Exec Summary of Employment Intermediaries Syndicate Response to HMRC Review of Travel and Subsistence Relief
At Umbrella.co.uk we were a member of and part of the steering group for the FCSA led Syndicate of Employment Intermediaries and their response to the HMRC discussion document titled “Employment Intermediaries: Temporary workers – relief for travel and subsistence”.
Below is the executive summary in respect of the response to the HMRC review:
This document sets out the collective response of 36 of the largest umbrella businesses in the UK including answers to the questions posed by HM Revenue & Customs (“HMRC”) and additional information to assist HMRC and Ministers in their deliberations. In summary, the suggested changes appear to be based on false understanding and will have a detrimental effect on the entire flexible workforce and the wider economy. If implemented as suggested, they will not achieve the stated aims and, if anything, result in more administration and less tax yield.
The key findings are:
1. The proposals do not adequately consider the impact of the changes on the UK economy
The flexible workforce is one of the fundamental factors behind the UK economy’s recent growth out of the recession. The proposals undermine the part which umbrella companies play. From calculations it is estimated that the contribution to the economy by the umbrella sector is £10bn-£11.5bn. This is from the 200 umbrella companies (Section 2.3) and 300,000-400,000 employees that the research estimates. The proposed changes will cause massive disruption to the flexible workforce. Umbrella employees who currently travel considerable distances each week will not undertake work which requires this kind of travel. This will damage companies, reduce the skill level and increase the cost of the “Just in Time” flexible workforce and, therefore, damage the economy as a whole.
2. The tax yield estimated is significantly overstated
Whilst it is not clear how the £400m yield has been calculated, a number of likely consequences do not appear to have been factored into the calculations and a number of questionable preconceptions appear to have been built into the assumptions. Further research should be undertaken into the implications of any legislative changes to travel and subsistence (“T&S”) in the sector before any changes are considered further.
3. The behavioural response of those affected has not been adequately considered
Should HMRC’s suggested options be put into place then a significant proportion of the umbrella employees who legitimately claim T&S relief can be expected to move into other models – behaviour previously seen following the Agency Worker Regulations (“AWR”) legislation, the Managed Service Company (“MSC”) legislation and the recent Onshore legislation. These actions will decrease tax yield and increase compliance costs.
The majority of workers can be expected to adopt the Personal Service Company (“PSC”) model. This will lead to:
i) HMRC not achieving the extra income tax on T&S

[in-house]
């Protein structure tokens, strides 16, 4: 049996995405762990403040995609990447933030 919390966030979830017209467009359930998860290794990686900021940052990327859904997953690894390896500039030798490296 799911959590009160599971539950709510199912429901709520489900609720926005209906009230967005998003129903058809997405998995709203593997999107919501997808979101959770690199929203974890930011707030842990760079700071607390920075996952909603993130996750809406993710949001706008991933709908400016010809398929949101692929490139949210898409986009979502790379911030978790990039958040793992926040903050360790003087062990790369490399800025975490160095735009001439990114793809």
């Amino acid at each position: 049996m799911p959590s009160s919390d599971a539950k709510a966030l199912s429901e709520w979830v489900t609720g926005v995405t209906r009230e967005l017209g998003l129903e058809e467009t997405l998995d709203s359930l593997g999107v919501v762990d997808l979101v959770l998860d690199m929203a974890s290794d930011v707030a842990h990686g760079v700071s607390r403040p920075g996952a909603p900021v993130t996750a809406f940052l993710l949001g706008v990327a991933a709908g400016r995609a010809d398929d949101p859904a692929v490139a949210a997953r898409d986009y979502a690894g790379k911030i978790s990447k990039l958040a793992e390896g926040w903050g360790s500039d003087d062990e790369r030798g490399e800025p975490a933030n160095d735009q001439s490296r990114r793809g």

ii) A vastly reduced visibility for HMRC of payments being made (say by 250,000 limited companies rather than 200 umbrella employers)
iii) A reduced tax/NIC yield as workers will receive income through dividends
iv) A time-lag of up to 21 months (if submitted on time) between the PSC receiving income and the tax filings required
v) More workers with no employment rights
In summary, the proposals risk delivering the opposite of what HMRC, HM Treasury, Government and compliant umbrellas want.
Another large proportion – predominantly those who receive lower assignment rates – will be forced into less/non-compliant models such as the Elective Deduction Model (“EDM”) and payday. This will mean:
i) HMRC will not receive the T&S income it believes it will
ii) More workers will have no employment rights and/or receive less than the National Minimum Wage (“NMW”)
Far from creating a level playing field, the proposals risk doing significant harm to vulnerable workers.
It is estimated that movement into PSC and EDM models will account for 80% of the workers who move. Some others will move into agency Pay As You Earn (“PAYE”) or accept lower pay in ‘regular’ employment where they are able to find such work; with the rest moving to the ‘shadow’ economy or to unemployment (i.e. receiving unemployment benefit).
4. The proposals ignore the benefit to workers, agencies and end clients of using umbrella employers
Most workers receive a number of benefits from contracting under the umbrella model. These include:
i) Increased employment rights
ii) Increased choice
iii) Greater personal benefits e.g. insurance, mortgages.
It is down to preconceptions and misunderstandings that the positive impact of being an umbrella employee is not seen. These proposals could remove these benefits from the vast majority of employees who contract via umbrella businesses
5. It is the workers who will suffer
Any workers who wish to remain under the umbrella model due to the additional benefit of being an umbrella employee will bear the cost of their travel rather than end-users raising the assignment rate to make up for the removal of T&S relief. As we have seen from the introduction of false self-employment legislation, pay levels are unlikely to rise to compensate for this reduction in net pay.
6. HMRC’s aims can be better achieved by working with the sector
Further investigation is required into the impact of any legislation and, should HMRC still believe intervention is necessary, there are a number of better and easier to implement alternatives which build on existing self-regulation and will lead to increased compliance. This group would welcome the opportunity to help HMRC achieve its stated aims whilst avoiding any unintended consequences